Finishing up the ever-exciting commentary on our third grade curriculum! <Smirk.>
Our third grade year is coming to a close in a few weeks. Third grade was fun. My daughter seemed to start as a young child and emerge with the makings of a young lady. All of her prior skills sharpened, and she enthusiastically took on more complicated things and demanded more independence, every now and then reaching back to feel if I was still there. Although intensely longing for her independence, when she reached back for my reassurance, I grabbed that precious, small but growing, hand and hugged it to me with all the strength, love, and guidance that I have.
My oldest daughter began learning cursive in first grade and we hit it really hard in second grade. In third grade, we have been just been fine-tuning print and cursive handwriting along the way. Why did we start cursive so young? Let’s just say “backwards letters.” I read somewhere that children struggling with printing backwards may do well with cursive, since you “can’t make cursive letters backwards.” The concept in practice worked moderately well, but let me tell you, you can make cursive backwards!
For third-grade handwriting, I simply picked up a workbook or two at McDonald’s (no, kidding, Office Depot or somewhere like that, just nowhere “fancy” and certainly not expensive!) to remind ME how to make the letters, and we worked through them. If I didn’t like the way some letters were presented in the book, I’d teach her my own way, or both ways and let her pick. As long as she CAN write nicely and CAN read cursive, I’m good. We also picked up a cursive Jokes and Riddles practice book because my daughter has a great funny bone.
Aside from the handwriting workbooks, we just incorporate handwriting practice into other lessons. For example, there will be times when I ask grammar to be done in her “best” handwriting. Sometimes it is stunning. Other times, well, you can clearly see my daughter hates the physical act of handwriting.
Aside: Now, by the end of third grade, my daughter is finally, on her own, catching and correcting it when she makes backwards letters. Usually, they say the formation of backwards letters should disappear by the end of second grade, so it was a bit disconcerting to see this still around during her third grade year. However, my husband clearly remembers that he, too, had this problem as a child, so we just watched her closely for any other signs of learning barriers.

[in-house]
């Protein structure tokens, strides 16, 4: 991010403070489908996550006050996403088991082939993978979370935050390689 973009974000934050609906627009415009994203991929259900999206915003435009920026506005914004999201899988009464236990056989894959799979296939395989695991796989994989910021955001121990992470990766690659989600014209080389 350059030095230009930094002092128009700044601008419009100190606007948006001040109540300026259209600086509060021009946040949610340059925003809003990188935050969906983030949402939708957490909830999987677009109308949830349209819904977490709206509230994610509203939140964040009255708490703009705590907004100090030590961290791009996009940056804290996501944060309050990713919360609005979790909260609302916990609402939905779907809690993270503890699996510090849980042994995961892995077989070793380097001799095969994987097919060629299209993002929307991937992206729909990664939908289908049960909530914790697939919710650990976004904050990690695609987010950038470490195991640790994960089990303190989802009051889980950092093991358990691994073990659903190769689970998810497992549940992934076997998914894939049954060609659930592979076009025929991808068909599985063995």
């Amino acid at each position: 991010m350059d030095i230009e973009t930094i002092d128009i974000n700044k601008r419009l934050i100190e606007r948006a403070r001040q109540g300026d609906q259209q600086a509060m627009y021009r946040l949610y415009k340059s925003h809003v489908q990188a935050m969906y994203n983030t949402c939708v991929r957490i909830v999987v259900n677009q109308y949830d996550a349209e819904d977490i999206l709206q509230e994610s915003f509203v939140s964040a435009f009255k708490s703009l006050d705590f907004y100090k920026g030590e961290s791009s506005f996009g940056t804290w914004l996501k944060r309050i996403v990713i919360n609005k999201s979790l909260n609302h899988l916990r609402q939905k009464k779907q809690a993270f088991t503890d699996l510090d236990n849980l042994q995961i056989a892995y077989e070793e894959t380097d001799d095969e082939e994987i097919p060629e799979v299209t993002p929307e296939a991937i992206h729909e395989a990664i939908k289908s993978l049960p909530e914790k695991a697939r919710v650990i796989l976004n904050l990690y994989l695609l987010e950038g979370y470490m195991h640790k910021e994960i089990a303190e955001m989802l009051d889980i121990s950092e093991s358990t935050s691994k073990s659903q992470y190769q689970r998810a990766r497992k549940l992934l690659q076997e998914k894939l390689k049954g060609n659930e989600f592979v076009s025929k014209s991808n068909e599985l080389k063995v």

We have satisfactorily used The Story of the World (Susan Wise Bauer) for the last three years. We are on Volume 3: Early Modern Times. The history book contains 42 concise, fairly interesting lessons, and we cover 0-3 lessons per week. I also buy the Activity Book, which has maps, coloring pages, suggested reading, and hands-on project ideas. There is also a “test” booklet, but we did not buy it because I like to quiz my children aloud to assess learning. The activity book is chock-full of stuff to keep you super busy if you choose. If we tried to do much in the way of supplemental reading or projects, we got behind this year. In first and second grades, we had less other school material to cover, and we really threw ourselves into history and the recommended reading and projects. Now that my daughter’s curriculum has broadened due to increased learning capacity, we stick basically with the history book lesson and move on.
Generally, I read the chapter aloud to both of my school-aged kids at the same time, making commentary, asking questions, and having the kids go to the map and show me the places we’re reading about. (I invested in a huge wall map and I think it helps their geography knowledge a lot. Well, at least it helps mine.) While I read, they look at and/or color the activity pages. Conversely, they’ve got CDs with the lessons read aloud and you could check them out from the library or maybe purchase online. This would free up some hands for supper making. We rented them from the library sometimes, and the kids liked the break from mom.
There are four volumes of The Story of the World. It is recommended to do one volume each year, and at the end of four years, begin the cycle again. I believe I will stick with the curriculum, and hopefully begin incorporating more supplemental reading and projects as the girls gain independence. Perhaps, then, in high school I can add in testing from the booklet. I don’t know. We’ll see.
Probably like most home school families, we count extracurricular activities as PE. We have participated in formal dance, tae kwan do, gymnastics, basketball, and swimming activities. Weight-bearing activity and sunshine are important for the physical body, and so anytime I can get my kids to play outside, we do.
I have two main religious homeschooling goals to accomplish before my kids leave my house. One, that they know it is the love of Christ which bridges all divides they’ll ever face. Two, that they learn some Bible history. Currently we’re working on both, but we have far to go on the Bible history. This year we memorized and wrote out all the verses on Sing the Word from A-Z and have been working through Egermeier’s Story Bible. Sing the Word has been enjoyable for us, and I love learning the memory verses to catchy music and singing, sometimes dancing around the room as we learn them. Egermeier’s Story Bible brings the Bible alive on a personal level for the children, and even me. Miscellaneous fun reading comes up on St. Patrick’s Day, Christmas, Valentine’s Day, as well as other days. One book we all particularly enjoyed this year was Dangerous Journey: The Story of Pilgrim’s Progress by Oliver Hunkin. Spellbinding!
I guess that’s it. I have not formally taught arts and crafts this year. My kids do that on their own, above and beyond anything I could ever dream of or do.
If you care to comment, please do! Or e-mail me with any questions about what we used for our third grade curriculum.